Artillery firepower still reigned supreme over the battlefields of World War 1 despite the arrival of the aircraft and the "tank" as viable weapons of war. There was considerable pressure put on war time industries to continually output all manner of guns in various useful calibers to coincide with available ammunition types of each army. The Imperial German Army fielded several field gun types during the conflict and one such device became the 7.7cm Feldkanone 96 ("77mm Field Cannon Model of 1896"). as its designation would suggest, the type was first adopted in 1896 and saw use throughout World War 1 into the Armistice of November 1918. A modernized form then appeared in 1904 (7.7cm FK 96 n.A.) and an all-new improved gun replaced the line in 1916 (7.7cm FK 16).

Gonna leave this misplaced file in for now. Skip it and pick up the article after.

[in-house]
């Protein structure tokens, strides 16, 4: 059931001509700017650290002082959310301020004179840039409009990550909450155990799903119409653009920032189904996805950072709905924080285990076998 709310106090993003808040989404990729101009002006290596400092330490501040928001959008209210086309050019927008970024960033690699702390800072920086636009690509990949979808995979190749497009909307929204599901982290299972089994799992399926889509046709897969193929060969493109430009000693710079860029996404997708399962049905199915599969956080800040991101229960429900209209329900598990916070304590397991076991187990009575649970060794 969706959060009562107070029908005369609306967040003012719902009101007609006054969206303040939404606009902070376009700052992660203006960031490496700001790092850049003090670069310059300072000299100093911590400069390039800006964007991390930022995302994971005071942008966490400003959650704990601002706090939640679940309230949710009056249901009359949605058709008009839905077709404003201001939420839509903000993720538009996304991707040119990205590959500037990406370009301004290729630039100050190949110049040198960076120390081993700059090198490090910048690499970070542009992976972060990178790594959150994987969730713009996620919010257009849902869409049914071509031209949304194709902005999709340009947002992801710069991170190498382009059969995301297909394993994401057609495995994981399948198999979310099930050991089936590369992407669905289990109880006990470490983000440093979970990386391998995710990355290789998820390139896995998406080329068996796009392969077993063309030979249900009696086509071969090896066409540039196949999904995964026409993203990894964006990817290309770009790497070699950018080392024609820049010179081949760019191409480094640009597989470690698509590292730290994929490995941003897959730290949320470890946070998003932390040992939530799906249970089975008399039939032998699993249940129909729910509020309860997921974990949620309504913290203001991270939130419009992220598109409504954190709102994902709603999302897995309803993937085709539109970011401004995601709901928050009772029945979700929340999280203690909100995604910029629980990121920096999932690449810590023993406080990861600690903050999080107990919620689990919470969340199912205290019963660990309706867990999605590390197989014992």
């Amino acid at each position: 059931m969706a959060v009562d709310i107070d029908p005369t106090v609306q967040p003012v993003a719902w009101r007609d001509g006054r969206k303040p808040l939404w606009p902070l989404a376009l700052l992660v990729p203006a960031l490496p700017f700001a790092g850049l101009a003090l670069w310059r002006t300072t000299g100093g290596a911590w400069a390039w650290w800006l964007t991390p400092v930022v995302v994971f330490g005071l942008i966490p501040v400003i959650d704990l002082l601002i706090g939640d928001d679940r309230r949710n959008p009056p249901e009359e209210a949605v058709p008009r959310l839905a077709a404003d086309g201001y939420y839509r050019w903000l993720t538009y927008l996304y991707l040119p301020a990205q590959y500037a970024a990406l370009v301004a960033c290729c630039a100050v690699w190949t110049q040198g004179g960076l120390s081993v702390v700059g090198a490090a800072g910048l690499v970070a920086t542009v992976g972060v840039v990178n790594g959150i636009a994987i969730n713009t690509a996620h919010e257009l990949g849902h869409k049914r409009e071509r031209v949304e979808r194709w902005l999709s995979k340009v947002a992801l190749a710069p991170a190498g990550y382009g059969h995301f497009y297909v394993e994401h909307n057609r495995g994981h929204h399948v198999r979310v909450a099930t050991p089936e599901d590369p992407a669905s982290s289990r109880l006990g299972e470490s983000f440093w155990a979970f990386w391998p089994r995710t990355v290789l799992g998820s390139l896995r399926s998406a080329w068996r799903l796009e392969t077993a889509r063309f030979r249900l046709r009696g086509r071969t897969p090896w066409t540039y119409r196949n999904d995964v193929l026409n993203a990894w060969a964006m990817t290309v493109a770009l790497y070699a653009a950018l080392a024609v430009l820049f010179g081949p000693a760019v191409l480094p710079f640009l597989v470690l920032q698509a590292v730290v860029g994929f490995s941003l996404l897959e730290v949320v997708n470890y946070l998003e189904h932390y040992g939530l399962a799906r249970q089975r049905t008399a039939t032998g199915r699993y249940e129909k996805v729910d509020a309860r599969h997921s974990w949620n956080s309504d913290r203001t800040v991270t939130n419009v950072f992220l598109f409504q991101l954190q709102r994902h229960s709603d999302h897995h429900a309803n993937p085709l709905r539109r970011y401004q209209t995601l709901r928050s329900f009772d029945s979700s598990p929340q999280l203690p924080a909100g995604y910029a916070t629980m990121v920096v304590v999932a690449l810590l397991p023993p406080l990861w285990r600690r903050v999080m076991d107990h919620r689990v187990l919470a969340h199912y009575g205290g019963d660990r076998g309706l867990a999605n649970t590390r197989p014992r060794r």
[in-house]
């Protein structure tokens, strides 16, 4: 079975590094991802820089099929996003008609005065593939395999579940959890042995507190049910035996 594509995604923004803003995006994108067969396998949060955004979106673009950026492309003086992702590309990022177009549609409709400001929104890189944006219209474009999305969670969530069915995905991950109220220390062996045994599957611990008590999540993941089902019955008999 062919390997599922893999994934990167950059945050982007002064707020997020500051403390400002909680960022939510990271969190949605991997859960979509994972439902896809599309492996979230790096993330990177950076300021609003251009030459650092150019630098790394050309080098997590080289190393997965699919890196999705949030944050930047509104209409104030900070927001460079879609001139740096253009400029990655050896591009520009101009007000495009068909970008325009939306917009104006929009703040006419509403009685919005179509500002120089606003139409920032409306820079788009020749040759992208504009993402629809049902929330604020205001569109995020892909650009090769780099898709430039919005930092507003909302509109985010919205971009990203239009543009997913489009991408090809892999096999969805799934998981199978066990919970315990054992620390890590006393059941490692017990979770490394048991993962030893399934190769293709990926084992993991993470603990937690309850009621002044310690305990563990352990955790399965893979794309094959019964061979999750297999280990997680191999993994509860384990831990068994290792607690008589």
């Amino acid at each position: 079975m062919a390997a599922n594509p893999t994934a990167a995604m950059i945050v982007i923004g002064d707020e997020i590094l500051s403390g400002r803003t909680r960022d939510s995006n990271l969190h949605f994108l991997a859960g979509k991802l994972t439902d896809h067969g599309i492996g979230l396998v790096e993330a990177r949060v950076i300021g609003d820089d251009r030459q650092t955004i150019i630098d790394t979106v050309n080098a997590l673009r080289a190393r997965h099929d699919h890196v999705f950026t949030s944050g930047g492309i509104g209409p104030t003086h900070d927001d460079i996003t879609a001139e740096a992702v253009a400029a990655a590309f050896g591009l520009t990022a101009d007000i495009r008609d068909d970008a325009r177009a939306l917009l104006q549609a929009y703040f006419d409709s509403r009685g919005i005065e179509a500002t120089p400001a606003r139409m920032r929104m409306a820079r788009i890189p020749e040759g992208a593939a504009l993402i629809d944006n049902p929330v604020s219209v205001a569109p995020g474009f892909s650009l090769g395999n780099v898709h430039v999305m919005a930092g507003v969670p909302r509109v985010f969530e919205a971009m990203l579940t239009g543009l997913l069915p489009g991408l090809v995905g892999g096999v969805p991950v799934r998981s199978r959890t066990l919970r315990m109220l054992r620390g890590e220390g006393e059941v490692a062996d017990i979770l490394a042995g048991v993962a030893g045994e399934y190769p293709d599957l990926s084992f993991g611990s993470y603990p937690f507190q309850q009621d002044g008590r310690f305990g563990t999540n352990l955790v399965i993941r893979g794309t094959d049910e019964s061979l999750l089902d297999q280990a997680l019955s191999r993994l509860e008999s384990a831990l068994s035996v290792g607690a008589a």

Field guns provided war planners with a long range reach in which apply direct or indirect fire against concentrations of enemy troops or fortifications. As such, they could fire a variety of projectiles ranging from high-explosive to shrapnel. By the time of World War 1, such artillery pieces were breech-loading implements (as opposed to muzzle-loading) with integrated recoil mechanisms which allowed the gun unit to stay in place after firing (the recoil force being absorbed through various means). In this way, the weapon could consistently be training in on the target area without realignment.